10.2 Applications and skills

10.2.1 Nature of Science: The discovery of gene linkage

The discovery of gene linkage sheds light on a number of themes in the nature of science:

  • Careful observation of trends and discrepancies – laws are descriptive, but theories explain phenomena. The theory of gene linkage followed the discovery of non-Mendelian ratios.
  • Collaboration and prior knowledge – Mendel’s work was published in the German language in 1866, but many scientists were unaware of its significance until much later.
  • Experimental models and choice of experimental organisms – it was very easy for Mendel to find phenotypic variation in pea plants. Drosophila is a good model organism because of short reproductive cycles (about 25 generations can be observed in one year).

Bateson and Punnett discover anomolies

  • At the turn of the 20th century in England, William Bateson and Edith Saunders were performing large-scale breeding experiments on sweet pea plants.
  • The team was unable to find any patterns in inheritance until Bateson learned of Mendel’s work around 1902.
  • Bateson recruited Reginald Punnett to his lab, and together they began searching for Mendelian inheritance patterns. 

Figure 10.2.1a – Sweet pea breeding experimentsFigure 10.2.1a – Sweet pea breeding experiments

  • After thousands of breeding experiments, the team uncovered many discrepanices from the Mendelian ratios.
  • In general, there were many more parental phenotypes and many fewer recombinants (non-parental phenotypes) than predicted by Mendel’s law of independent assortment.
  • They concluded that there might be some form of ‘coupling’ between genes. 

Non-Mendelian ratios and Drosophila genetics

  • Thomas Hunt Morgan, an American geneticist, is credited with demonstrating that genes are physical entities located on chromosomes. Until he published in 1910, the chromosome theory of inheritance was not widely accepted.
  • Morgan’s work focused on mutations in the common fruitfly, Drosophila melanogaster. After thousands of crosses between wild-type flies, Morgan first observed a white-eyed mutant phenotype, which was more common in male flies than in female flies.

Figure 10.2.1b – Wild-type female (left) and mutant white-eyed male (right). The white-eyed mutant was the first discovered in Morgan’s lab.Figure 10.2.1b – Wild-type female (left) and mutant white-eyed male (right). The white-eyed mutant was the first discovered in Morgan’s lab.

  • After testing different hypotheses, he predicted that the white-eye phenotype was related to sex determination.

Figure 10.2.1c – Inheritance of sex (and white eyes) in Drosophila melanogasterFigure 10.2.1c – Inheritance of sex (and white eyes) in Drosophila melanogaster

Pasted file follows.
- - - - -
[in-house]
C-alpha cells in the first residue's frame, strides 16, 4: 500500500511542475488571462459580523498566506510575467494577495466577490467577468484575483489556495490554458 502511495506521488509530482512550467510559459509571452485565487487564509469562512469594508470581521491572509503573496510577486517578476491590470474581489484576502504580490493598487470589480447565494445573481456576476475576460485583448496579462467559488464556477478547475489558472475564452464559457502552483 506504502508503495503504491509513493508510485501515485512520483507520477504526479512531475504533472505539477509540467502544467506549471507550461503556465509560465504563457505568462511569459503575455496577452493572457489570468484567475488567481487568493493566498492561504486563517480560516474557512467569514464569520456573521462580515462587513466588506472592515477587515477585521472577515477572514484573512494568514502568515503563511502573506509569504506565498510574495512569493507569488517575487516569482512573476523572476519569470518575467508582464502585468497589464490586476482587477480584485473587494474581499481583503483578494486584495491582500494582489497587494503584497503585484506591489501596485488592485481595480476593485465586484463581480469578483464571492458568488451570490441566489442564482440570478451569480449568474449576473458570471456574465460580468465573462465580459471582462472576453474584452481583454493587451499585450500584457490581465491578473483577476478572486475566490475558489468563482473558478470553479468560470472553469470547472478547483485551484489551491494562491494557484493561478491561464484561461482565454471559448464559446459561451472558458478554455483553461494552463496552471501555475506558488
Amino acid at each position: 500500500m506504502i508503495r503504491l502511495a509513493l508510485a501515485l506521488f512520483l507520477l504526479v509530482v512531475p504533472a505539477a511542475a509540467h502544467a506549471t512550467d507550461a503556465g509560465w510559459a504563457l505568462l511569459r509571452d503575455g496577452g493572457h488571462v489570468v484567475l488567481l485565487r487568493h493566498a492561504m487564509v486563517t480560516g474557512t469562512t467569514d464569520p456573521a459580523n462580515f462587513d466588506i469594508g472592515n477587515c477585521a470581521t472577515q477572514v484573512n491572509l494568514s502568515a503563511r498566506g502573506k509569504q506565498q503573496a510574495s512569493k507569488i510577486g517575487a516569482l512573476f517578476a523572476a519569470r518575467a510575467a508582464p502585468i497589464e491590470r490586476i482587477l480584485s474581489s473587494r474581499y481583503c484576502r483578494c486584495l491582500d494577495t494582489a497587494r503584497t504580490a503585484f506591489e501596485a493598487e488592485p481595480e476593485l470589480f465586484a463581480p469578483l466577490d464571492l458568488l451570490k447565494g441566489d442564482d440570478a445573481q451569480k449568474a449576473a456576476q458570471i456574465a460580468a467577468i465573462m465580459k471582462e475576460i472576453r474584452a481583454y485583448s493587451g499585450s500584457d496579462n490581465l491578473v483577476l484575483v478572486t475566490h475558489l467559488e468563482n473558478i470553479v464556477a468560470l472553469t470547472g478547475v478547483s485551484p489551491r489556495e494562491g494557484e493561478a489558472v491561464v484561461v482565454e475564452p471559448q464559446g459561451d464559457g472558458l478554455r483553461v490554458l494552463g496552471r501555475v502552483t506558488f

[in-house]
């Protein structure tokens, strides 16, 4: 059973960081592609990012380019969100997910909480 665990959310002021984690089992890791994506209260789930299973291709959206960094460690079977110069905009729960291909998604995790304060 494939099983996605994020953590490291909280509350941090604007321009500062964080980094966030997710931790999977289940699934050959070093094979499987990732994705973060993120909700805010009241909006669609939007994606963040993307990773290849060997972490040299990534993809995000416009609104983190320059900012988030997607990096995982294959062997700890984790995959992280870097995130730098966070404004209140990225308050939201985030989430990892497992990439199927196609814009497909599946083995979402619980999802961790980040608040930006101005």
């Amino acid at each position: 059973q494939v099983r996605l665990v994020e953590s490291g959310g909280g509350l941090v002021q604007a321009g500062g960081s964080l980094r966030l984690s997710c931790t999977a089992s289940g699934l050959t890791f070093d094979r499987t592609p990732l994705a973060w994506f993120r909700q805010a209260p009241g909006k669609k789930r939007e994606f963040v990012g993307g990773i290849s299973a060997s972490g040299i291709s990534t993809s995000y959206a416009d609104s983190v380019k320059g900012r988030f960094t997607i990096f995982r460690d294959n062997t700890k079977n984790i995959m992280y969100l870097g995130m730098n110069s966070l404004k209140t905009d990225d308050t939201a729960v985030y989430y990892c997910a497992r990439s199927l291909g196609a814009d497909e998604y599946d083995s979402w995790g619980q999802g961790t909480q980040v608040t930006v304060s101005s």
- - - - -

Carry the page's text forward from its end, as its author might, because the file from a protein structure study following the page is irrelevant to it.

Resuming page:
• He performed crosses to determine whether the ratio of white to red eyes followed the pattern of the inheritance of sex, and concluded that the mutant eye colour gene was sex-linked.

Figure 10.2.1d – Some Drosophila mutant phenotypesFigure 10.2.1d – Some Drosophila mutant phenotypes

  • The lab subsequently produced populations of true-breeding flies with different mutant phenotypes, and was able to associate each mutant phenotype to a locus on one of each of the four Drosophila chromosomes.

Figure 10.2.1e – Drosophila chromosome mapFigure 10.2.1e – Drosophila chromosome map

  • On the gene map shown, the distance between two loci on a chromosome is determined by the percentage variation between the expected Mendelian ratio and the observed experimental ratio of phenotypes.  

Figure 10.2.1f – Bateson and SaundersFigure 10.2.1f – Bateson and Saunders
William Bateson (1861–1926) and Edith Rebecca Saunders (1865–1945) looked for Mendelian ratios in pea plants as well as other organisms.

Figure 10.2.1g – DrosophilaFigure 10.2.1g – Drosophila
Drosophila melanogasterwild-type female and male.

Nature of Science

  • Making careful observations: Morgan developed the notion of linked genes in order to explain anomalous data that Mendelian ratios could not account for.
  • Looking for patterns and discrepancies: both Bateson and Morgan began with the null hypothesis that genes assort independently. Scientific discovery advances by asking new questions based on discrepancies and exceptions to the rules.

Figure 10.2.1h – Thomas Hunt MorganFigure 10.2.1h – Thomas Hunt Morgan
Thomas Hunt Morgan (1866–1945) initially predicted that white eyes were fatal in females. His research did not support this hypothesis.


Have you ever omitted data from an experiment that you performed? What criteria did you use to determine if the data was anomalous?

Further reading

Kohler, Robert (1994) Lords of the Fly: Drosophila genetics and the experimental life. Chicago: University of Chicago Press.